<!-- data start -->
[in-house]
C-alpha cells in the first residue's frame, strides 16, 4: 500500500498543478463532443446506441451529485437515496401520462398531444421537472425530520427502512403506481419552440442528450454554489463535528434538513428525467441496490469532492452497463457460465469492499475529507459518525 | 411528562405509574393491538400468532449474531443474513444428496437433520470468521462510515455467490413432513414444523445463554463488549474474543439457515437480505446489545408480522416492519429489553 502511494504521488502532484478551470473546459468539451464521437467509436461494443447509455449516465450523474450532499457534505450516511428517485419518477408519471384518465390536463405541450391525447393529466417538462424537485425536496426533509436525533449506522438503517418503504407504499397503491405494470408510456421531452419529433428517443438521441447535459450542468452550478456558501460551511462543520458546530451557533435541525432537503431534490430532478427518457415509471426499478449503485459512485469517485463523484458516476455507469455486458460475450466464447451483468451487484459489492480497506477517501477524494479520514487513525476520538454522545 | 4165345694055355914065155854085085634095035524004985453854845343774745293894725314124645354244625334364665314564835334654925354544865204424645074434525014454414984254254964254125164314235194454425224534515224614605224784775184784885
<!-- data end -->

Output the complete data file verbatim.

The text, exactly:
[in-house]
C-alpha cells in the first residue's frame, strides 16, 4: 500500500498543478463532443446506441451529485437515496401520462398531444421537472425530520427502512403506481419552440442528450454554489463535528434538513428525467441496490469532492452497463457460465469492499475529507459518525 | 411528562405509574393491538400468532449474531443474513444428496437433520470468521462510515455467490413432513414444523445463554463488549474474543439457515437480505446489545408480522416492519429489553 502511494504521488502532484478551470473546459468539451464521437467509436461494443447509455449516465450523474450532499457534505450516511428517485419518477408519471384518465390536463405541450391525447393529466417538462424537485425536496426533509436525533449506522438503517418503504407504499397503491405494470408510456421531452419529433428517443438521441447535459450542468452550478456558501460551511462543520458546530451557533435541525432537503431534490430532478427518457415509471426499478449503485459512485469517485463523484458516476455507469455486458460475450466464447451483468451487484459489492480497506477517501477524494479520514487513525476520538454522545 | 4165345694055355914065155854085085634095035524004985453854845343774745293894725314124645354244625334364665314564835334654925354544865204424645074434525014454414984254254964254125164314235194454425224534515224614605224784775184784885